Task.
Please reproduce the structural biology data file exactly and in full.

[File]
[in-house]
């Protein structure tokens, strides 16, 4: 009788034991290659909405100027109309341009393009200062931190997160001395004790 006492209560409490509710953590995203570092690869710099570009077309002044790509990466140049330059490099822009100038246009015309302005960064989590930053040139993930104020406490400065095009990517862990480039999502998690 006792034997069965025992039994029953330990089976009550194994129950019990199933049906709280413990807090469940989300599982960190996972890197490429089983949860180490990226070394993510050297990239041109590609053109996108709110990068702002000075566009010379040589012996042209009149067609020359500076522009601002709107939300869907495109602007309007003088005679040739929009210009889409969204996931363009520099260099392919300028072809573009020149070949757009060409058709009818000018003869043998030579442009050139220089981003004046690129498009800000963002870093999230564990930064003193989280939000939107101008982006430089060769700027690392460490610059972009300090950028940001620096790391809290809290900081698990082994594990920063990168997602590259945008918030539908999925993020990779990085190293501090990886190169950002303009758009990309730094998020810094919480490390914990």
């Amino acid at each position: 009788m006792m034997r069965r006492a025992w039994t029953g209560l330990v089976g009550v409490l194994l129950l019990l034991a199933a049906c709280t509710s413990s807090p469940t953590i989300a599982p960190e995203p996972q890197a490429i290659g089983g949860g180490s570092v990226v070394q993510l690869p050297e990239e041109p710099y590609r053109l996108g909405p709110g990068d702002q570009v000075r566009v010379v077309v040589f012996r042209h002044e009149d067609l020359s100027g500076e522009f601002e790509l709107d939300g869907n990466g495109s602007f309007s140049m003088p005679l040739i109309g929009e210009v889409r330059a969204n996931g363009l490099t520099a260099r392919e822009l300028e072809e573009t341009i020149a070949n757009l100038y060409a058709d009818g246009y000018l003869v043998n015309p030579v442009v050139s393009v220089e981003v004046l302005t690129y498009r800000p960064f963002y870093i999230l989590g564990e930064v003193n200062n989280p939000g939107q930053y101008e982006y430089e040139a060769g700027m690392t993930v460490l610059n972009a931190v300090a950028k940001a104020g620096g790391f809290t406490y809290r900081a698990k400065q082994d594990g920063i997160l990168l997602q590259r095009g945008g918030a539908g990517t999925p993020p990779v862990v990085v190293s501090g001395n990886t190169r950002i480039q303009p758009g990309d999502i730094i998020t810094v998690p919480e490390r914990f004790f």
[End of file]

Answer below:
[in-house]
């Protein structure tokens, strides 16, 4: 009788034991290659909405100027109309341009393009200062931190997160001395004790 006492209560409490509710953590995203570092690869710099570009077309002044790509990466140049330059490099822009100038246009015309302005960064989590930053040139993930104020406490400065095009990517862990480039999502998690 006792034997069965025992039994029953330990089976009550194994129950019990199933049906709280413990807090469940989300599982960190996972890197490429089983949860180490990226070394993510050297990239041109590609053109996108709110990068702002000075566009010379040589012996042209009149067609020359500076522009601002709107939300869907495109602007309007003088005679040739929009210009889409969204996931363009520099260099392919300028072809573009020149070949757009060409058709009818000018003869043998030579442009050139220089981003004046690129498009800000963002870093999230564990930064003193989280939000939107101008982006430089060769700027690392460490610059972009300090950028940001620096790391809290809290900081698990082994594990920063990168997602590259945008918030539908999925993020990779990085190293501090990886190169950002303009758009990309730094998020810094919480490390914990």
């Amino acid at each position: 009788m006792m034997r069965r006492a025992w039994t029953g209560l330990v089976g009550v409490l194994l129950l019990l034991a199933a049906c709280t509710s413990s807090p469940t953590i989300a599982p960190e995203p996972q890197a490429i290659g089983g949860g180490s570092v990226v070394q993510l690869p050297e990239e041109p710099y590609r053109l996108g909405p709110g990068d702002q570009v000075r566009v010379v077309v040589f012996r042209h002044e009149d067609l020359s100027g500076e522009f601002e790509l709107d939300g869907n990466g495109s602007f309007s140049m003088p005679l040739i109309g929009e210009v889409r330059a969204n996931g363009l490099t520099a260099r392919e822009l300028e072809e573009t341009i020149a070949n757009l100038y060409a058709d009818g246009y000018l003869v043998n015309p030579v442009v050139s393009v220089e981003v004046l302005t690129y498009r800000p960064f963002y870093i999230l989590g564990e930064v003193n200062n989280p939000g939107q930053y101008e982006y430089e040139a060769g700027m690392t993930v460490l610059n972009a931190v300090a950028k940001a104020g620096g790391f809290t406490y809290r900081a698990k400065q082994d594990g920063i997160l990168l997602q590259r095009g945008g918030a539908g990517t999925p993020p990779v862990v990085v190293s501090g001395n990886t190169r950002i480039q303009p758009g990309d999502i730094i998020t810094v998690p919480e490390r914990f004790f």